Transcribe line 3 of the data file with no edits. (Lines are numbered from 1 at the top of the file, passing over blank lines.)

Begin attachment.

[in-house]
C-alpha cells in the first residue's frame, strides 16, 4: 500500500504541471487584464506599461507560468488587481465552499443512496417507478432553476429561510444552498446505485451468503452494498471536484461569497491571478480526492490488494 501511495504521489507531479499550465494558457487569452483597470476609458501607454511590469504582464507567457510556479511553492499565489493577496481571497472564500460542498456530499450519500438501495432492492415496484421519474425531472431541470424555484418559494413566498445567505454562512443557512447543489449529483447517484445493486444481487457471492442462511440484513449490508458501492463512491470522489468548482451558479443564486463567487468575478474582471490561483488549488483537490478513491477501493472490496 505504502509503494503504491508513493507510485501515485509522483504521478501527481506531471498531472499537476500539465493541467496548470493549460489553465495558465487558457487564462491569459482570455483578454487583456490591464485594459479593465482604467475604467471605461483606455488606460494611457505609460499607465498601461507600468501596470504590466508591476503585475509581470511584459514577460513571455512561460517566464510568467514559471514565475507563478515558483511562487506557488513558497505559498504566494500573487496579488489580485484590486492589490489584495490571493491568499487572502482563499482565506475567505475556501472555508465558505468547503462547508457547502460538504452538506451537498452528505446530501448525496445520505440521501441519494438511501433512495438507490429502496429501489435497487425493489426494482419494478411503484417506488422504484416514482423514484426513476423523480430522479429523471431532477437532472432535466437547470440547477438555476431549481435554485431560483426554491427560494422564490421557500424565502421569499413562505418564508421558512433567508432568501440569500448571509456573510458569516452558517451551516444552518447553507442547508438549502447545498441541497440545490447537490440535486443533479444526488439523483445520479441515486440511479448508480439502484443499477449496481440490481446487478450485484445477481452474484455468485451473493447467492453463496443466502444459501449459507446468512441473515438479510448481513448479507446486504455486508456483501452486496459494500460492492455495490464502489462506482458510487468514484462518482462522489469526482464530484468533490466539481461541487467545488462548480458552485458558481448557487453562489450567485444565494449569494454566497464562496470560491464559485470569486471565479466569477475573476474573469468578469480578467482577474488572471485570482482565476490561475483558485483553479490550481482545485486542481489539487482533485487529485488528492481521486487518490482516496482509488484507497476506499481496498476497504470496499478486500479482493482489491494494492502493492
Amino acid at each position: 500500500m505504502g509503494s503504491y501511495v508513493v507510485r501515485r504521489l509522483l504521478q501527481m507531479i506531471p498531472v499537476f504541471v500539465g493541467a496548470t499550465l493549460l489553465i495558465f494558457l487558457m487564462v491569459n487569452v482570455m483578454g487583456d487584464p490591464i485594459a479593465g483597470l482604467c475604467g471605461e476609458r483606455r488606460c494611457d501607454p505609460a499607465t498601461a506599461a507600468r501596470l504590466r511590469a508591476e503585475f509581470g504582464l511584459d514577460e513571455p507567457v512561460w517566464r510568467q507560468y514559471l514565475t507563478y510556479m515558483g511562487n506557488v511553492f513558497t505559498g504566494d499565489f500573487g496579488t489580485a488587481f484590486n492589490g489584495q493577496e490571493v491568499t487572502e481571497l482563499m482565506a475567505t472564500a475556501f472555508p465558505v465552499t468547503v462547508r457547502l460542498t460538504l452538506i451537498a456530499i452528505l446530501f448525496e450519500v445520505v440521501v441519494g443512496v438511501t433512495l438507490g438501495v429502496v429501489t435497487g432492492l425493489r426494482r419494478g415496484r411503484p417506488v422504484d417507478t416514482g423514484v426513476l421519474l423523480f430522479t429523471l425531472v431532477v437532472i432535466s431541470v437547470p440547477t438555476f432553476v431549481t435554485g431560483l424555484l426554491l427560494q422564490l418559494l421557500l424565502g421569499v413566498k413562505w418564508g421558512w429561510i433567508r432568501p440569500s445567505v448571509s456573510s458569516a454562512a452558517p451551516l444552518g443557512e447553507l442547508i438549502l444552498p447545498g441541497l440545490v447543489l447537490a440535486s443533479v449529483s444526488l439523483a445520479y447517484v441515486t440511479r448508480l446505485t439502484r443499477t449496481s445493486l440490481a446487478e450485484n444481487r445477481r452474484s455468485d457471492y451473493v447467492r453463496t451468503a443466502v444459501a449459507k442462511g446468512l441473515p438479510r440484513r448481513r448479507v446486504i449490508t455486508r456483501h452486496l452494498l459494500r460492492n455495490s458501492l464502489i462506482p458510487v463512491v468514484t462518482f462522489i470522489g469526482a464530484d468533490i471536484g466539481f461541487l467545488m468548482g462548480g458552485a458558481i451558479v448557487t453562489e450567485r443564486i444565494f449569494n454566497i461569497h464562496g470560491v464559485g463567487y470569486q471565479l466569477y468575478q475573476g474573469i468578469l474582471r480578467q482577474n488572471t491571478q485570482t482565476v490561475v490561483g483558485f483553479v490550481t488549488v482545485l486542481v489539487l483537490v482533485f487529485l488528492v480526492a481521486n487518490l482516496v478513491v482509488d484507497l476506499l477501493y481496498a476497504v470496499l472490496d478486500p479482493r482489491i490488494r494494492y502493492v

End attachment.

Amino acid at each position: 500500500m505504502g509503494s503504491y501511495v508513493v507510485r501515485r504521489l509522483l504521478q501527481m507531479i506531471p498531472v499537476f504541471v500539465g493541467a496548470t499550465l493549460l489553465i495558465f494558457l487558457m487564462v491569459n487569452v482570455m483578454g487583456d487584464p490591464i485594459a479593465g483597470l482604467c475604467g471605461e476609458r483606455r488606460c494611457d501607454p505609460a499607465t498601461a506599461a507600468r501596470l504590466r511590469a508591476e503585475f509581470g504582464l511584459d514577460e513571455p507567457v512561460w517566464r510568467q507560468y514559471l514565475t507563478y510556479m515558483g511562487n506557488v511553492f513558497t505559498g504566494d499565489f500573487g496579488t489580485a488587481f484590486n492589490g489584495q493577496e490571493v491568499t487572502e481571497l482563499m482565506a475567505t472564500a475556501f472555508p465558505v465552499t468547503v462547508r457547502l460542498t460538504l452538506i451537498a456530499i452528505l446530501f448525496e450519500v445520505v440521501v441519494g443512496v438511501t433512495l438507490g438501495v429502496v429501489t435497487g432492492l425493489r426494482r419494478g415496484r411503484p417506488v422504484d417507478t416514482g423514484v426513476l421519474l423523480f430522479t429523471l425531472v431532477v437532472i432535466s431541470v437547470p440547477t438555476f432553476v431549481t435554485g431560483l424555484l426554491l427560494q422564490l418559494l421557500l424565502g421569499v413566498k413562505w418564508g421558512w429561510i433567508r432568501p440569500s445567505v448571509s456573510s458569516a454562512a452558517p451551516l444552518g443557512e447553507l442547508i438549502l444552498p447545498g441541497l440545490v447543489l447537490a440535486s443533479v449529483s444526488l439523483a445520479y447517484v441515486t440511479r448508480l446505485t439502484r443499477t449496481s445493486l440490481a446487478e450485484n444481487r445477481r452474484s455468485d457471492y451473493v447467492r453463496t451468503a443466502v444459501a449459507k442462511g446468512l441473515p438479510r440484513r448481513r448479507v446486504i449490508t455486508r456483501h452486496l452494498l459494500r460492492n455495490s458501492l464502489i462506482p458510487v463512491v468514484t462518482f462522489i470522489g469526482a464530484d468533490i471536484g466539481f461541487l467545488m468548482g462548480g458552485a458558481i451558479v448557487t453562489e450567485r443564486i444565494f449569494n454566497i461569497h464562496g470560491v464559485g463567487y470569486q471565479l466569477y468575478q475573476g474573469i468578469l474582471r480578467q482577474n488572471t491571478q485570482t482565476v490561475v490561483g483558485f483553479v490550481t488549488v482545485l486542481v489539487l483537490v482533485f487529485l488528492v480526492a481521486n487518490l482516496v478513491v482509488d484507497l476506499l477501493y481496498a476497504v470496499l472490496d478486500p479482493r482489491i490488494r494494492y502493492v